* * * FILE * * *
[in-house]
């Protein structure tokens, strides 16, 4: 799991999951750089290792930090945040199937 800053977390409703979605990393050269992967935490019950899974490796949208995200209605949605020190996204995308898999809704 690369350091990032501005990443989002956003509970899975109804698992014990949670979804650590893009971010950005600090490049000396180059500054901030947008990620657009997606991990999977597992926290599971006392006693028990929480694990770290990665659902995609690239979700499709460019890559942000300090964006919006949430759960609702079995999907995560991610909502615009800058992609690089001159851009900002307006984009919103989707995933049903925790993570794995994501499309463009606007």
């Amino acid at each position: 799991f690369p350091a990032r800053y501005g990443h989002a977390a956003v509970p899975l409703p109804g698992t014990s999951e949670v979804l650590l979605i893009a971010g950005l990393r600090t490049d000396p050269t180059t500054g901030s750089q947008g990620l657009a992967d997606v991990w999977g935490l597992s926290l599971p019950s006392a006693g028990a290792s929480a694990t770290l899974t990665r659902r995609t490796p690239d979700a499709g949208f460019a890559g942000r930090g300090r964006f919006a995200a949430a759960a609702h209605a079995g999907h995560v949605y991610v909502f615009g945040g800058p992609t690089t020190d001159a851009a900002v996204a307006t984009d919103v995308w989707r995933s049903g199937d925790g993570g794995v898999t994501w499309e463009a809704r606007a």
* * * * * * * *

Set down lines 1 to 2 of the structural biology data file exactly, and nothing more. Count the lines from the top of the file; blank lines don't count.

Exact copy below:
[in-house]
């Protein structure tokens, strides 16, 4: 799991999951750089290792930090945040199937 800053977390409703979605990393050269992967935490019950899974490796949208995200209605949605020190996204995308898999809704 690369350091990032501005990443989002956003509970899975109804698992014990949670979804650590893009971010950005600090490049000396180059500054901030947008990620657009997606991990999977597992926290599971006392006693028990929480694990770290990665659902995609690239979700499709460019890559942000300090964006919006949430759960609702079995999907995560991610909502615009800058992609690089001159851009900002307006984009919103989707995933049903925790993570794995994501499309463009606007």